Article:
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A History of Dwarves
The Age of Chaos (20,000 to 5,000 Years Old)

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The traveling clans brought word of Despana to the dwarves in the UnderGrounds. At first, the dwarves were hesitant to involve themselves in the Elf battle. However, the humility and sadness from the loss at Shadow Guard, and the ensuing Elven request for help, prompted Overking Gerfroth Khazar (a descendant of Khazi Khazar) to send forward 2,500 brave dwarves to lend aid against the threat. It was hardly a victory at Maelshyve; of the legion of fully armored dwarven troops, less than a quarter returned. While the survivors sang of great victories over the undead, and the strange and powerful magics of the elves, they also mourned the loss of so many kin.

With the stories of triumph, and mourning for loss, came a great plague. The Red Rot, believed to be some last strike or seed of Despana's magics, infected strong and weak dwarves alike, even Overking Khazar himself. Very little is said of the plague. The eldest dwarves speak of it in whispered tones, and nervously. It was a treacherous disease, causing the skin to bubble into bleeding sores. As the plague progressed, the victims of the Red Rot would cough and spit blood, as the disease affected the organs inside as it did the skin outside. Those affected would spread the disease unintentionally, as others tried to cure them. There was no cure found, even among the most learned of the stout race. Nor was there much time to find one, as the fierce plague swept through the confined caverns of Kalaza in a matter of weeks, destroying nearly half of the dwarven population.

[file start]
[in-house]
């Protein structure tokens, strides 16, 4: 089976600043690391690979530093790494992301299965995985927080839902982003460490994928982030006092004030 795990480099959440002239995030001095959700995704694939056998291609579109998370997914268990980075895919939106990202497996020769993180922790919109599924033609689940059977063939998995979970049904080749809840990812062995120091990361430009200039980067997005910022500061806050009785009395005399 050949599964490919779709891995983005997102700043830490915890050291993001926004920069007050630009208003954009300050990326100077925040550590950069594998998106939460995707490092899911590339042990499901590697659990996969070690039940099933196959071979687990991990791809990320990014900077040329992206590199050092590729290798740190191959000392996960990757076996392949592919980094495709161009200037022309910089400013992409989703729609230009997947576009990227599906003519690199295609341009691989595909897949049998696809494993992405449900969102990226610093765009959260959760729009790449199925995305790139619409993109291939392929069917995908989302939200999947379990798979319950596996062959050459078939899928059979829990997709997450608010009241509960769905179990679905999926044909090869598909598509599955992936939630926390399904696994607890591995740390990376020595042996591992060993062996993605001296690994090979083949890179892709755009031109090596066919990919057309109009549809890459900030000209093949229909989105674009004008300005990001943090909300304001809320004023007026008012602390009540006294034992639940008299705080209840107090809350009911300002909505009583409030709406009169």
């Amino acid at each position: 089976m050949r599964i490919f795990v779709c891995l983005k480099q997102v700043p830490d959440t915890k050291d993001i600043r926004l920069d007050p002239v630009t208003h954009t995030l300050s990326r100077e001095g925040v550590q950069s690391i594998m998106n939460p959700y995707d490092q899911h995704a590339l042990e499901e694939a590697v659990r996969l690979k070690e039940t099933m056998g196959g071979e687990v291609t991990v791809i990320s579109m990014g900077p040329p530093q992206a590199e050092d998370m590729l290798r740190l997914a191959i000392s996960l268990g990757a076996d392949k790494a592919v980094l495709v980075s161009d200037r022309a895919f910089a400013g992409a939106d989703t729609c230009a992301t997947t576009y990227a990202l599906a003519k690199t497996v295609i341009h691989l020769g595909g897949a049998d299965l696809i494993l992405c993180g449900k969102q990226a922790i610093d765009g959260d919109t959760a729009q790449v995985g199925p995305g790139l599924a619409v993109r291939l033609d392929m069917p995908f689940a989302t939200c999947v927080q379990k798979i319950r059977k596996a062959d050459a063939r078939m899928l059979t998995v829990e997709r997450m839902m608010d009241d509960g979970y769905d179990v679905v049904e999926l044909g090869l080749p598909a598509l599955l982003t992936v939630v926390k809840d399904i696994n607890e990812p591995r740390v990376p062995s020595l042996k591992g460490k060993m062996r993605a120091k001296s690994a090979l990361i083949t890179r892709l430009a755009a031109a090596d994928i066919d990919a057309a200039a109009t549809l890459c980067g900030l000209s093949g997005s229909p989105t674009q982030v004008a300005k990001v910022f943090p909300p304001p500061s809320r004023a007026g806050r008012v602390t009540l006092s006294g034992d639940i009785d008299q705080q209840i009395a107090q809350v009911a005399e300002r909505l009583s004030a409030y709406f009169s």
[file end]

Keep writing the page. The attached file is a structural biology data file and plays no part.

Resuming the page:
It soon became apparent that no cure would be found, as more and more dwarves became ill. Some believed that the plague was in the cavern air itself, and staying within Kalaza would mean certain death. Faced with the threat of extinction, and unable to find a cure, the dwarven spirit was tested. There were some dwarves that were not affected, whether immune to the plague, or simply lucky. Rather than risk facing the same fate as their brethren, they decided to quarantine the city beneath the mountain. They worked diligently and destroyed the tunnels and mines leading from Kalaza, and buried the entrance to the great city under an avalanche of rock, never to look back. According to myth, a simple rune marks the entrance to Kalaza, a rune that only a dwarven miner would recognize, one that means simply, "Farewell."

Mournful of their loss, but persevering in their spirit, the dwarves left Kalaza forever, traveling to where they thought to find the most comfort, safety or profit, with those that remained of their clans. Some of the established mines were already a great distance from Kalaza, and others instead sought new areas to re-establish their families. This was called the Great Emigration, and it was this terrible event that caused those clans that dwelled in Kalaza to migrate and become even more widely dispersed throughout the DragonSpine.




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